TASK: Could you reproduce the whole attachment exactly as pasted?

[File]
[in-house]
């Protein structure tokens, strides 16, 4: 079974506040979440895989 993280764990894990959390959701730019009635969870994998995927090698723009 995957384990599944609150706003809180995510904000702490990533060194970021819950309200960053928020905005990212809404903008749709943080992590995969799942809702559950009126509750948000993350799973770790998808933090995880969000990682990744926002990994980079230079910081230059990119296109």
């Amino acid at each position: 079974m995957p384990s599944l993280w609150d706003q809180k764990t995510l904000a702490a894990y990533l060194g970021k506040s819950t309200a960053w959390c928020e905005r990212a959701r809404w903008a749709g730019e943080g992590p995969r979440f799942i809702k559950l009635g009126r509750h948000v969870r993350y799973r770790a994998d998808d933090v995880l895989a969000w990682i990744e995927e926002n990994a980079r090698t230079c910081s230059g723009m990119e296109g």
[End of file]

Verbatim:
[in-house]
């Protein structure tokens, strides 16, 4: 079974506040979440895989 993280764990894990959390959701730019009635969870994998995927090698723009 995957384990599944609150706003809180995510904000702490990533060194970021819950309200960053928020905005990212809404903008749709943080992590995969799942809702559950009126509750948000993350799973770790998808933090995880969000990682990744926002990994980079230079910081230059990119296109």
């Amino acid at each position: 079974m995957p384990s599944l993280w609150d706003q809180k764990t995510l904000a702490a894990y990533l060194g970021k506040s819950t309200a960053w959390c928020e905005r990212a959701r809404w903008a749709g730019e943080g992590p995969r979440f799942i809702k559950l009635g009126r509750h948000v969870r993350y799973r770790a994998d998808d933090v995880l895989a969000w990682i990744e995927e926002n990994a980079r090698t230079c910081s230059g723009m990119e296109g």